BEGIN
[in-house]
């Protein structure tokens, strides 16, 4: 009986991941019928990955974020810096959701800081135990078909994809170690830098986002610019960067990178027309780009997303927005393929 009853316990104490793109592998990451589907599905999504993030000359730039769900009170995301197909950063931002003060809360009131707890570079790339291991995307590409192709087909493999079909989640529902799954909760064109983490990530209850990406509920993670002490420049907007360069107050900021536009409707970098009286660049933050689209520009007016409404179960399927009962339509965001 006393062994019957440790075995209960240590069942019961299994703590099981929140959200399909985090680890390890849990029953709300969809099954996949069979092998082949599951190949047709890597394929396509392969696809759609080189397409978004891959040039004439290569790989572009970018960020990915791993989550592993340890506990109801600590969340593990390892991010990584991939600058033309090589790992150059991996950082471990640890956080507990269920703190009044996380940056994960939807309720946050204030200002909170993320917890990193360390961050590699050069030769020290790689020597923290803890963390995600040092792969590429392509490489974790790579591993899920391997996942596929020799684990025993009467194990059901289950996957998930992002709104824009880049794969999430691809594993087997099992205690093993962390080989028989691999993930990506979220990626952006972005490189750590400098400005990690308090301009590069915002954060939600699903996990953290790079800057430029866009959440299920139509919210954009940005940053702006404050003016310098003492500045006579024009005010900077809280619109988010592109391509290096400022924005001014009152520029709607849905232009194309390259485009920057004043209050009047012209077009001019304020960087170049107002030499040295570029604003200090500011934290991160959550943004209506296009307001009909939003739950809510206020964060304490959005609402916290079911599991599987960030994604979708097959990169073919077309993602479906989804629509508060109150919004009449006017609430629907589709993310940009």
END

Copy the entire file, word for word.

[in-house]
């Protein structure tokens, strides 16, 4: 009986991941019928990955974020810096959701800081135990078909994809170690830098986002610019960067990178027309780009997303927005393929 009853316990104490793109592998990451589907599905999504993030000359730039769900009170995301197909950063931002003060809360009131707890570079790339291991995307590409192709087909493999079909989640529902799954909760064109983490990530209850990406509920993670002490420049907007360069107050900021536009409707970098009286660049933050689209520009007016409404179960399927009962339509965001 006393062994019957440790075995209960240590069942019961299994703590099981929140959200399909985090680890390890849990029953709300969809099954996949069979092998082949599951190949047709890597394929396509392969696809759609080189397409978004891959040039004439290569790989572009970018960020990915791993989550592993340890506990109801600590969340593990390892991010990584991939600058033309090589790992150059991996950082471990640890956080507990269920703190009044996380940056994960939807309720946050204030200002909170993320917890990193360390961050590699050069030769020290790689020597923290803890963390995600040092792969590429392509490489974790790579591993899920391997996942596929020799684990025993009467194990059901289950996957998930992002709104824009880049794969999430691809594993087997099992205690093993962390080989028989691999993930990506979220990626952006972005490189750590400098400005990690308090301009590069915002954060939600699903996990953290790079800057430029866009959440299920139509919210954009940005940053702006404050003016310098003492500045006579024009005010900077809280619109988010592109391509290096400022924005001014009152520029709607849905232009194309390259485009920057004043209050009047012209077009001019304020960087170049107002030499040295570029604003200090500011934290991160959550943004209506296009307001009909939003739950809510206020964060304490959005609402916290079911599991599987960030994604979708097959990169073919077309993602479906989804629509508060109150919004009449006017609430629907589709993310940009």